So, what actually is the difference between dark, milk and white chocolate?!

So, what actually is the difference between dark, milk and white chocolate?!

There are so many different types of chocolate in the world that are so easily available to us! It can be a tad confusing working out which is actually which! Due to the rise in popularity of bean to bar chocolate, there is a far-reaching misconception that all dark chocolate is ‘fine’ or ‘craft’. Additionally, it seems as though all milk chocolate is of a lower-tier and jam-packed full of sugar. But it may come as a surprise that this is not always the case. Surprisingly, some dark chocolate can actually contain a less percentage of cacao than a lot of milk chocolate!

What on Earth is a Cocoa percentage?!

We’re getting a tad technical now… but in short, the cocoa percentage of a bar can indicate how much of the bar's weight is made of cacao and any by-products of cacao. So, this involves both the beans and the butter!

This is why it can get confusing, because some chocolate that has the same percentage, can taste completely different. This can be because the cocoa butter features more and gives off a creamier taste or the beans feature more and give off a more intense chocolate flavour!

Dark Chocolate 

If you read one of our previous posts, ‘what’s really in my chocolate?’, you’ll know that dark chocolate should only be made up of cocoa beans, cocoa butter and on occasion sugar! The cocoa percentage of dark chocolate is usually between 70%-100%.

After the cacao pods have been collected from harvest, the beans inside them are taken out and then fermented. Following this, the newly fermented beans are dried out and sent to chocolatiers across the world, who then roast them. They are then cracked and separated into different sections. These often consist of sections of cacao nibs, parts of the shell or the husk of the shell. Together the nibs and butter are ground together and heated to create chocolate liquor! On occasion sugar is added into dark chocolate as well, this is often done nearer the end of the process. At the end of the whole process, the chocolate is tempered or cooled, ready for moulding!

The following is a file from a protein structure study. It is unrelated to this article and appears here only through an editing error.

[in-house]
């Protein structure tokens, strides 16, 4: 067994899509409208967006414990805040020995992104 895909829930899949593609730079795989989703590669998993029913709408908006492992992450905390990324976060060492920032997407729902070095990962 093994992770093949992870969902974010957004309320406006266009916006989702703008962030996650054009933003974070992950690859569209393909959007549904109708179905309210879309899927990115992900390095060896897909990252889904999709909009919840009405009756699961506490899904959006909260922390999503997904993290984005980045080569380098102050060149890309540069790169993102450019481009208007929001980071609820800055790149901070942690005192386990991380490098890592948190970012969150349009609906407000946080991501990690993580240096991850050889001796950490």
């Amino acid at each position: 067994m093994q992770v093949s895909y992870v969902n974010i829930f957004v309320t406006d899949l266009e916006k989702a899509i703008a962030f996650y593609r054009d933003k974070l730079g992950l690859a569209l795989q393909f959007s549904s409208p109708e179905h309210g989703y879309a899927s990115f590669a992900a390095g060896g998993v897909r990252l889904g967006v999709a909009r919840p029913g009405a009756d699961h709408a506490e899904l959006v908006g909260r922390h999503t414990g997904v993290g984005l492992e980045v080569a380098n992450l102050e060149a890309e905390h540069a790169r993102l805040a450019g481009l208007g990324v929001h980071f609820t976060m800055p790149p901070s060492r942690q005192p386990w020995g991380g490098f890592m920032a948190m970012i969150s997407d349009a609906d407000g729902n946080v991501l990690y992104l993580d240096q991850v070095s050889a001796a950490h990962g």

Milk Chocolate

Milk chocolate has the same ingredients as dark chocolate just with added milk powder! The law in the European Union states that there has to be at least 20% of cocoa in milk chocolate. We’re lucky because in America it is only 10%! In mainstream and commercial chocolate, the other 80-90% is made up of sugar and other ‘bad bits’, which is why milk chocolate has caught a bad reputation over the years! On the other hand, though, craft chocolatiers to make milk as well a dark chocolate bar. These often have a higher percentage of cocoa to the point of almost tripling it!

Powdered milk has been around since 1867 and it didn’t take long for people to start mixing It into cocoa liquor! This method is still to this day used to make milk chocolate!

White Chocolate

Another fallen victim of mainstream commercial chocolatiers, white chocolate is often dismissed as a fake tasting, sugary chocolate! But in reality, it all comes from the same cacao pod as the exemplary dark chocolate. It gets its colour because there is no cocoa liquor in it but only cocoa butter, sugar and milk powder.

It took a few years to discover that mixing cocoa butter with sugar and milk powder made white chocolate!

Now you know the processes of the different chocolate and hopefully, don’t hate milk and white chocolate as much anymore!

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